Wopila tanka — thank you always for standing with us!
Chase Iron Eyes
Co-Director and Lead Counsel
The Lakota People’s Law Project

Action: Indian Child Welfare Act (ICWA)

Lakota Law

As the current, ultra-conservative U.S. Supreme Court continues its deliberations in the Backeen v. Haaland case, it’s all too clear that the Indian Child Welfare Act (ICWA) is in serious jeopardy. While we remain hopeful it won’t, the High Court could easily overturn ICWA or portions of the law, eroding tribal sovereignty and eliminating the federal mandate to keep Native children in kinship care with their relatives.

That’s why it’s critical we protect all the important tenets of ICWA — and, in turn, the heath, safety, and cultural identities of our youngest and most vulnerable — at the state level. As we approach Mother’s Day, in solidarity with Native moms, uncis, and caretakers across this land, please tell your state leaders to codify ICWA at the state level

Take Action!

Please click above to tell your state to codify ICWA and enforce current ICWA-like laws on the books, where they exist.

Should the Supreme Court overturn or gut this critical law, not only will our children suffer from being placed with non-Native foster care families, but a critical blow will have been struck against our tribal sovereignty. Foster care and adoption is the new method for conservative states to prolong our history of forced assimilation, with evangelical Christianity often motivating Department of Social Services (DSS) workers and foster families to reshape the minds and hearts of our children. 

To this day, 90 percent of Native children seized by South Dakota’s DSS are placed into non-Native homes and institutions, and similar statistics exist in Native nations throughout the rest of the country. Dismantling ICWA would take us backward, continuing the genocidal pattern of broken treaties, land grabs, and Indian boarding schools. In this era of judicial overreach, we must exhaust every method to protect Native youth, so please do your part to assist us in this important endeavor!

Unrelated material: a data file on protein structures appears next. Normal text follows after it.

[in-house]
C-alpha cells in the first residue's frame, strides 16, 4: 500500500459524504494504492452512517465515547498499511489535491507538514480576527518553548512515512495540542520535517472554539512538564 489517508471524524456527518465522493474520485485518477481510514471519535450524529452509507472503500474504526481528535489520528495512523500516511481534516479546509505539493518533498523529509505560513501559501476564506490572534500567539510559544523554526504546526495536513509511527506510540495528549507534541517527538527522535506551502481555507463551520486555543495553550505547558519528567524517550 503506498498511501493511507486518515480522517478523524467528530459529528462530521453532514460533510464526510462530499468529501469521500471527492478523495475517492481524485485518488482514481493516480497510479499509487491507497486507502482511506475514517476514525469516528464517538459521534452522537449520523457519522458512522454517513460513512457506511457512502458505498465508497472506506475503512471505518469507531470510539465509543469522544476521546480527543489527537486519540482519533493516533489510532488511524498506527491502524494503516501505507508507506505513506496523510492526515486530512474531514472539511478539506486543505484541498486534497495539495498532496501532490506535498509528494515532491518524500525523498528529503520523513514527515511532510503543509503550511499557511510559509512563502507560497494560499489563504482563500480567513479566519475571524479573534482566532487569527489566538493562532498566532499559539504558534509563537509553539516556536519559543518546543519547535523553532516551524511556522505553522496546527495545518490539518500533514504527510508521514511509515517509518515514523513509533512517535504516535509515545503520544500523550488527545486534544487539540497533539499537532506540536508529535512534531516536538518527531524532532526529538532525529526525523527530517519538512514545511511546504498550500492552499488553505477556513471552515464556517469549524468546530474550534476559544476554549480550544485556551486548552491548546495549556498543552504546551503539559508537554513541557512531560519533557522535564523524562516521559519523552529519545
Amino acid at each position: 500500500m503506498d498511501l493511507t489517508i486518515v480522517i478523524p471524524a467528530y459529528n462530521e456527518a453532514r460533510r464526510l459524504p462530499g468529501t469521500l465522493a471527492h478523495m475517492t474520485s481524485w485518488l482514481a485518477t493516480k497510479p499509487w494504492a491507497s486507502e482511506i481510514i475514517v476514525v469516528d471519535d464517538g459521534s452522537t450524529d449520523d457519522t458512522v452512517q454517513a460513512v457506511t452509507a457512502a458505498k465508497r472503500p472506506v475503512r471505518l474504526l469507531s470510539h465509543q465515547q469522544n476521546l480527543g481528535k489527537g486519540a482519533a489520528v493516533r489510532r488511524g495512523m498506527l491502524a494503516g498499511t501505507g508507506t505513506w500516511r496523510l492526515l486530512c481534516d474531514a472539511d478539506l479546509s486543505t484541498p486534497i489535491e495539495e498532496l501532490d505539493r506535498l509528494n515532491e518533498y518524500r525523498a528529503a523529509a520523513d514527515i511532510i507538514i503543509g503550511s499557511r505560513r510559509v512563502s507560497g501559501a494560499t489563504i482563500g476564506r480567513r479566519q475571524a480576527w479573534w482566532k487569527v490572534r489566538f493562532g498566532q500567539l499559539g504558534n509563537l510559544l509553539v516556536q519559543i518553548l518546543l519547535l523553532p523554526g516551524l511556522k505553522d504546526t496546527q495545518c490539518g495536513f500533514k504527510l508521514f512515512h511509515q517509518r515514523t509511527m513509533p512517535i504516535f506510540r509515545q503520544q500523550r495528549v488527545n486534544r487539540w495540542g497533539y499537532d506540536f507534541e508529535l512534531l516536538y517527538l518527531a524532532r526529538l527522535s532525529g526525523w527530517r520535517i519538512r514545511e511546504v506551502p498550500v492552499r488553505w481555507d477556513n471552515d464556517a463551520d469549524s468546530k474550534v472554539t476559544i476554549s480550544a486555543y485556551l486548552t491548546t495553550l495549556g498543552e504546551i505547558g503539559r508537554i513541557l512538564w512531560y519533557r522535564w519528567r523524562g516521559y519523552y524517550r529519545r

Wopila tanka — thank you for your solidarity!
Chase Iron Eyes
Co-Director and Lead Counsel
The Lakota People’s Law Project

P.S. It’s critical we use all avenues at our disposal to protect the tenets of the Indian Child Welfare Act. Please tell your state leaders to codify ICWA and protect Native children, families, and sovereignty.

Let's Green CA!

Lakota People’s Law Project
547 South 7th Street #149
Bismarck, ND 58504-5859

The Lakota People’s Law Project is part of the Romero Institute, a nonprofit 501(c)(3) law and policy center. All donations are tax-deductible.

Return of Cultural Items

Richard Arlin Walker
Special to ICT

There was something wrong, Victoria Compton thought, about the items being sent out into the world in a Store-Closing-Everything-Must-Go sale.

The ancestral objects shouted “Indigenous” in “very British” Victoria, the capital of the Canadian province of British Columbia, whose opulent Empress Hotel, Parliament building and street names are reminders of the British Empire’s expansion in the 19th century.

Among the ancestral objects up for sale: hand-woven baskets, one a century old and made using tule, feathers and porcupine quills; moccasins with an intricate, beaded flower design; fur-lined leather mittens; a carved serving spoon; and a baby carrier.

These beaded, fur-lined mittens were among several Indigenous artifacts that Victoria Compton of Washington State bought at a store going out of business in Victoria, British Columbia. She is now working to repatriate the items to their tribes of origin as early as May 2023. (Photo courtesy of Victoria Compton)

These beaded, fur-lined mittens were among several Indigenous artifacts that Victoria Compton of Washington State bought at a store going out of business in Victoria, British Columbia. She is now working to repatriate the items to their tribes of origin as early as May 2023. (Photo courtesy of Victoria Compton)

Each object was a work of art, intricately woven or carved using techniques and materials that had been employed by Indigenous people in the Northwest for millennia, Compton said.

“As a mom, the baby carrier was particularly heartbreaking to me,” said Compton, about seeing the objects in the soon-to-be-shuttered store.

“This antique object had been one family’s way of caring for their baby,” she said. “It was loved, well-used, well-crafted. Someone clearly worked hard to make this into a beautiful and durable object. It resonated with me …